Review and road test of the Vauxhall Nova (1983 - 1993)
BY JONATHAN CROUCH
The Vauxhall Nova represented the first attempt by General Motors' European operation to launch a supermini - and a very successful one it was too. The little car (called the 'Opel Corsa' on the continent) had very restrained styling but was bang up to date underneath that conservative bodywork. There was a vast range of trim levels and engines, as Vauxhall attempted to create the perfect Nova for just about everyone.
By the time the Nova was succeeded by a newer supermini (now universally called 'Corsa') in April 1993, it was just under 10 years old; to be honest, the model's age was showing. For most of the Eighties it battled the Metro, Fiesta, Peugeot 205 and Renault 5 very successfully, but the age of the chassis and prematurely dated styling were too hard to hide in its last years.
Two and four-door saloon, three and five-door hatchback, 1.0, 1.2, 1.3, 1.4, 1.6, 1.5 diesel, 1.5 turbo diesel [base, Trip, Merit, iC Merit, Merit+, Expression, L, Luxe, Flair, SX, SR, SRi, GTEi, GSi]
Launched in 1983, the Nova promised much for Vauxhall. The dealers had long wanted a car to take on the Fiesta; the Nova proved to be an ideal competitor. An advantage it had over most rivals was the availability of a saloon variant (in both two and four-door versions), though these were never as popular as the hatchbacks.
Engines ranged from 1.0-litre, through 1.2, 1.3 and 1.4-litre petrol units to 1.5-litre diesel and turbo diesel engines; there was also the sporty 1.6 for the GTEi. This model was rebadged GSi after the 1990 facelift, which, amongst other specification changes, brought a new front grille and clear indicators with slimmer headlamps to all models.
The best seller both new and used was the 1.2-litre Merit, which, like the Fiesta, appealed mostly because of its availability as a five-door. Another popular version was the 1.2 Luxe (this trim level introduced in 1990), which came with central locking, electric windows, split-folding rear seats and a radio cassette player all as standard.
The Nova was finally replaced in 1993 by the new Corsa.
What You Get
A handy little car that serves equally well as either a first car (the GSe and GSi are great starter hot hatches), practical runabout or sensible down-size for older buyers who no longer want something big and new. The performance is mostly acceptable, though the diesels and 1.0-litre petrol cars are a bit on the slow side.
As a practical car, the Nova is as good as its opposition, if not better in some ways - there aren't many rivals for the Nova saloons and their generously-sized boots, for example.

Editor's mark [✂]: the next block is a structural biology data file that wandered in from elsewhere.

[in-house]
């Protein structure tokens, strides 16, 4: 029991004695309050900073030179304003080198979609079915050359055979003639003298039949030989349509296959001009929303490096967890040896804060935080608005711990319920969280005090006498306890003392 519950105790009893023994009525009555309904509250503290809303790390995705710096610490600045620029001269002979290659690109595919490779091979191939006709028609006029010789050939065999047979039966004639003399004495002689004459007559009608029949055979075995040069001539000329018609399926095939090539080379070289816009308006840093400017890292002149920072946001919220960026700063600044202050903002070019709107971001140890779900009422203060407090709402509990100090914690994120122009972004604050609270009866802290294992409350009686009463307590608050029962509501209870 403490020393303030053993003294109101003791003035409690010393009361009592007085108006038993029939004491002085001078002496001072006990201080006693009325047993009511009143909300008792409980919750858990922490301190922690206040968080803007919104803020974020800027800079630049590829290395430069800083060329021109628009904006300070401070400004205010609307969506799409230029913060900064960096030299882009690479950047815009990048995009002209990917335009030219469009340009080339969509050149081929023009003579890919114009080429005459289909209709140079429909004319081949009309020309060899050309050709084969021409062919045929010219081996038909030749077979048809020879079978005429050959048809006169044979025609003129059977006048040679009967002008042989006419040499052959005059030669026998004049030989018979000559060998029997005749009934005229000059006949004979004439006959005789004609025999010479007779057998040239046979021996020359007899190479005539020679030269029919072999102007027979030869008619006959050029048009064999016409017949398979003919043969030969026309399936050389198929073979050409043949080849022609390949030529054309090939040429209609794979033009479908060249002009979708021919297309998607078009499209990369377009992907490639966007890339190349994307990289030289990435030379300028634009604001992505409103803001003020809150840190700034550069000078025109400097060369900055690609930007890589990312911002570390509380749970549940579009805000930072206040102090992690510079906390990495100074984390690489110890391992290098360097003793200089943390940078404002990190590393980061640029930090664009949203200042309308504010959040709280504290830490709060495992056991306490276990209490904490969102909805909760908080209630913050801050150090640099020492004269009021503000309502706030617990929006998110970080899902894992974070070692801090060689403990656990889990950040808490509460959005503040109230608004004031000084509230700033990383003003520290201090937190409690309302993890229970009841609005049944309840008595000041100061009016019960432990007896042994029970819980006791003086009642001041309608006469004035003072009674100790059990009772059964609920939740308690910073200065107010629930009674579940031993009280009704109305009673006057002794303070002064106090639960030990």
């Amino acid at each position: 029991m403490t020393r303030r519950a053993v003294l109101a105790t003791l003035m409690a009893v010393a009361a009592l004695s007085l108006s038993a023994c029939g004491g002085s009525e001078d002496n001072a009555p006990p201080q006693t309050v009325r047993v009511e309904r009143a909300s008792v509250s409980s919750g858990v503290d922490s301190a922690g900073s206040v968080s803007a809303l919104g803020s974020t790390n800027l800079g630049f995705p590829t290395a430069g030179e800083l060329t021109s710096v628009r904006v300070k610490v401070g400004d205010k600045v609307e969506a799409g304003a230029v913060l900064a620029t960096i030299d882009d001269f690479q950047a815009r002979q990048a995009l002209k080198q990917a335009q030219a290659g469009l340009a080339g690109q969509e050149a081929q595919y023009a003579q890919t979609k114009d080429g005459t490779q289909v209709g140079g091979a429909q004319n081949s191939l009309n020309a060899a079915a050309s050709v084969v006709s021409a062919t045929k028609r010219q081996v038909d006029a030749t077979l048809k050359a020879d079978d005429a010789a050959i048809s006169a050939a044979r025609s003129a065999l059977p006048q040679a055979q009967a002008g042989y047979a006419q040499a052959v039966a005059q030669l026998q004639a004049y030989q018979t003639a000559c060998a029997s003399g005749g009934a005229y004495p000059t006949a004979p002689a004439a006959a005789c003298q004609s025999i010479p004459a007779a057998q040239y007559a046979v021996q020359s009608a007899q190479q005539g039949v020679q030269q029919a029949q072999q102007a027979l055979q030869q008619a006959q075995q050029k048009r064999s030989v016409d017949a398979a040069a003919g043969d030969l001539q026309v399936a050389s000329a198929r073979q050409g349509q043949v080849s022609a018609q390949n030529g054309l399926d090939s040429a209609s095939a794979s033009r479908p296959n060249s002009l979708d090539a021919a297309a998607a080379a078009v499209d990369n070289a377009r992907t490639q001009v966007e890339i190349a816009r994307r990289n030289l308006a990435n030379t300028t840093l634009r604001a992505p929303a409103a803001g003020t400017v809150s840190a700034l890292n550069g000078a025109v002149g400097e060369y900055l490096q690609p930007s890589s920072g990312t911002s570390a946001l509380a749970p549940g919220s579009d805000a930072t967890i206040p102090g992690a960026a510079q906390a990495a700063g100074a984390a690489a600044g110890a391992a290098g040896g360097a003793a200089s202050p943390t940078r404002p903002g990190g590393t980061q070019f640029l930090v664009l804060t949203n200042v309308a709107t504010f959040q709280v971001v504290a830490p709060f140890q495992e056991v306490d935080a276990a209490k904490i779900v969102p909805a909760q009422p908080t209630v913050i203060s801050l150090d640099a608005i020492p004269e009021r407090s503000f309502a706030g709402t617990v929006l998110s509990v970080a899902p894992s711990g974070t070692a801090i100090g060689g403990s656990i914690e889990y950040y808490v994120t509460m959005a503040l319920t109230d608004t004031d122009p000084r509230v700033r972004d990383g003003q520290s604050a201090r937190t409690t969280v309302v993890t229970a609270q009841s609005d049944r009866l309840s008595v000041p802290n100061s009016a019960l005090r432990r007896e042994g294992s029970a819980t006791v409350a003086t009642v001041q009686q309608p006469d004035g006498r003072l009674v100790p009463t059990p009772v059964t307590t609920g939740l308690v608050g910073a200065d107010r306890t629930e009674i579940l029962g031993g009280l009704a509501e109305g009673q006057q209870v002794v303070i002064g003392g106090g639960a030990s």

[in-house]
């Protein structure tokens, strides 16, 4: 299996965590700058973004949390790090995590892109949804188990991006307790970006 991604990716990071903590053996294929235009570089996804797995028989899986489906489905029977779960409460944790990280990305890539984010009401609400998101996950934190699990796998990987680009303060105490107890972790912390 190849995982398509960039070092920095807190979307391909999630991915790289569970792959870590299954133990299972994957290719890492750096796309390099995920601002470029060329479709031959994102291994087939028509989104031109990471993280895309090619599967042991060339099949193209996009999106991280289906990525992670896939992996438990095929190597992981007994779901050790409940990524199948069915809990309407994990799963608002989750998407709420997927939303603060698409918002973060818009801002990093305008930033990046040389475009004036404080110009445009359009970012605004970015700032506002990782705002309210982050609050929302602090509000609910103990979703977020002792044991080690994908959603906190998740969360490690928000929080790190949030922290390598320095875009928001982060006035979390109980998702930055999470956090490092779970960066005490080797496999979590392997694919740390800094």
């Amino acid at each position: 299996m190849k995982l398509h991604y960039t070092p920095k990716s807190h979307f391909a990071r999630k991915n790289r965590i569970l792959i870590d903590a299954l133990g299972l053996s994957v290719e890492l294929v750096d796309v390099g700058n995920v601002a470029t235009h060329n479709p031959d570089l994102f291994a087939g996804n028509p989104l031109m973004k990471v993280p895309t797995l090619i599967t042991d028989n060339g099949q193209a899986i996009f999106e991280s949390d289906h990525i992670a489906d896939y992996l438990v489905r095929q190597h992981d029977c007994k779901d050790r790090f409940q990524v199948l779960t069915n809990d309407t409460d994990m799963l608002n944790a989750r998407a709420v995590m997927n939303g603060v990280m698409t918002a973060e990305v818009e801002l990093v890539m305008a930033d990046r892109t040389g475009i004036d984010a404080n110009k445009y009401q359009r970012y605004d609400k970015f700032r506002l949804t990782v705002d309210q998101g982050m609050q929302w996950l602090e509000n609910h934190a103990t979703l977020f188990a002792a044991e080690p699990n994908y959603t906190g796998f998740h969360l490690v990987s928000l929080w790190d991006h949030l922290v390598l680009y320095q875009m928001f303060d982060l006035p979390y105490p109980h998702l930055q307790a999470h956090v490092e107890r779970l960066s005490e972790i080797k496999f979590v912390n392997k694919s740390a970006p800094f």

What to Look For
There are no real areas of major concern on any of these cars but many examples are now fairly old, so take extra care when assessing them. The 1.6-litre cars may have suffered at the hands of former over-enthusiastic owners, so check any GTEi or GSi for crash repairs, smoky engines or graunchy gearboxes.
Diesels are pretty reliable but need to be serviced often. Make sure this has been done at regular intervals or you may be buying a prematurely worn engine.
Interior trim was always a little on the grim side - dark colours and hard plastics are much in evidence. Check the dashboard switches and buttons to make sure everything is in working order, especially if the car you're viewing has a lot of electrical equipment as standard.
(Based on a '93 1.4-litre hatch) A new clutch will cost you about £70 and a full exhaust system (excluding catalyst) around £85. Front brake pads are about £16 and rears around £32. An alternator is about £85 and a starter motor around £65. A radiator is about £80 and a replacement headlamp about £35.
On the Road
The Nova drives like a supermini from another era. It's not an unpleasant experience, just a reminder of how standards have improved. The steering has very little feel as it is extremely low-geared and, to compound things, the suspension is rather soft so you'll roll around the bends too.
The little Vauxhall does a good job of holding the road, but its abilities really are rather limited, so don't buy one if you're expecting 1990s supermini standards.
For the money, a Nova offers a good alternative to Ford's Fiesta. It's practical, cheap and reliable and for many of us, that's ideal.
Vauxhall Nova (1983 - 1993) review by JONATHAN CROUCH